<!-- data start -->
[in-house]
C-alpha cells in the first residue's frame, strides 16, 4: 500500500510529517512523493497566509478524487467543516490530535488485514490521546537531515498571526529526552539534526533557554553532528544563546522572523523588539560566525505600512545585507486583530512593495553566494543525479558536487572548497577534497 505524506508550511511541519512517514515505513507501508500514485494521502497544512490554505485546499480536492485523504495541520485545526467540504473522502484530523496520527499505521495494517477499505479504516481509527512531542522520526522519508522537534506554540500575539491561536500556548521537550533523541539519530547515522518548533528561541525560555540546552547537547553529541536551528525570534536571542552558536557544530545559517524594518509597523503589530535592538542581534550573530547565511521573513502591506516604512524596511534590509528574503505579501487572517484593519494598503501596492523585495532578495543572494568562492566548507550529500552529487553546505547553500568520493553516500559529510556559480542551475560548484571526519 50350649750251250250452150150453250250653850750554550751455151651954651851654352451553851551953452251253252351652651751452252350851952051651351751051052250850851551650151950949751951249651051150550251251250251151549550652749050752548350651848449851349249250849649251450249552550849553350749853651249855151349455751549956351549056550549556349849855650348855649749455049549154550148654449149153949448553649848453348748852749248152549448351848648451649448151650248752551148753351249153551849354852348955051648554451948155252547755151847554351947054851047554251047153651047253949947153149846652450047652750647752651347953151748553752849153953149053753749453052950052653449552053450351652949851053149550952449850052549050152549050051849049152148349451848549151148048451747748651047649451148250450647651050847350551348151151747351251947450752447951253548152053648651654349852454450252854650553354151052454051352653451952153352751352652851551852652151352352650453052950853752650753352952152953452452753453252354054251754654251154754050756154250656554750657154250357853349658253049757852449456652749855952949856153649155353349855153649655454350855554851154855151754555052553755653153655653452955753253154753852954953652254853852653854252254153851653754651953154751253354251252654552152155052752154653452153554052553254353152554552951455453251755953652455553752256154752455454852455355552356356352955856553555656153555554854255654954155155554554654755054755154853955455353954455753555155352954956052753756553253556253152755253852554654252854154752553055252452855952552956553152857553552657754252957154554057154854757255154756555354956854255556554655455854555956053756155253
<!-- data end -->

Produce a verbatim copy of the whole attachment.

[in-house]
C-alpha cells in the first residue's frame, strides 16, 4: 500500500510529517512523493497566509478524487467543516490530535488485514490521546537531515498571526529526552539534526533557554553532528544563546522572523523588539560566525505600512545585507486583530512593495553566494543525479558536487572548497577534497 505524506508550511511541519512517514515505513507501508500514485494521502497544512490554505485546499480536492485523504495541520485545526467540504473522502484530523496520527499505521495494517477499505479504516481509527512531542522520526522519508522537534506554540500575539491561536500556548521537550533523541539519530547515522518548533528561541525560555540546552547537547553529541536551528525570534536571542552558536557544530545559517524594518509597523503589530535592538542581534550573530547565511521573513502591506516604512524596511534590509528574503505579501487572517484593519494598503501596492523585495532578495543572494568562492566548507550529500552529487553546505547553500568520493553516500559529510556559480542551475560548484571526519 50350649750251250250452150150453250250653850750554550751455151651954651851654352451553851551953452251253252351652651751452252350851952051651351751051052250850851551650151950949751951249651051150550251251250251151549550652749050752548350651848449851349249250849649251450249552550849553350749853651249855151349455751549956351549056550549556349849855650348855649749455049549154550148654449149153949448553649848453348748852749248152549448351848648451649448151650248752551148753351249153551849354852348955051648554451948155252547755151847554351947054851047554251047153651047253949947153149846652450047652750647752651347953151748553752849153953149053753749453052950052653449552053450351652949851053149550952449850052549050152549050051849049152148349451848549151148048451747748651047649451148250450647651050847350551348151151747351251947450752447951253548152053648651654349852454450252854650553354151052454051352653451952153352751352652851551852652151352352650453052950853752650753352952152953452452753453252354054251754654251154754050756154250656554750657154250357853349658253049757852449456652749855952949856153649155353349855153649655454350855554851154855151754555052553755653153655653452955753253154753852954953652254853852653854252254153851653754651953154751253354251252654552152155052752154653452153554052553254353152554552951455453251755953652455553752256154752455454852455355552356356352955856553555656153555554854255654954155155554554654755054755154853955455353954455753555155352954956052753756553253556253152755253852554654252854154752553055252452855952552956553152857553552657754252957154554057154854757255154756555354956854255556554655455854555956053756155253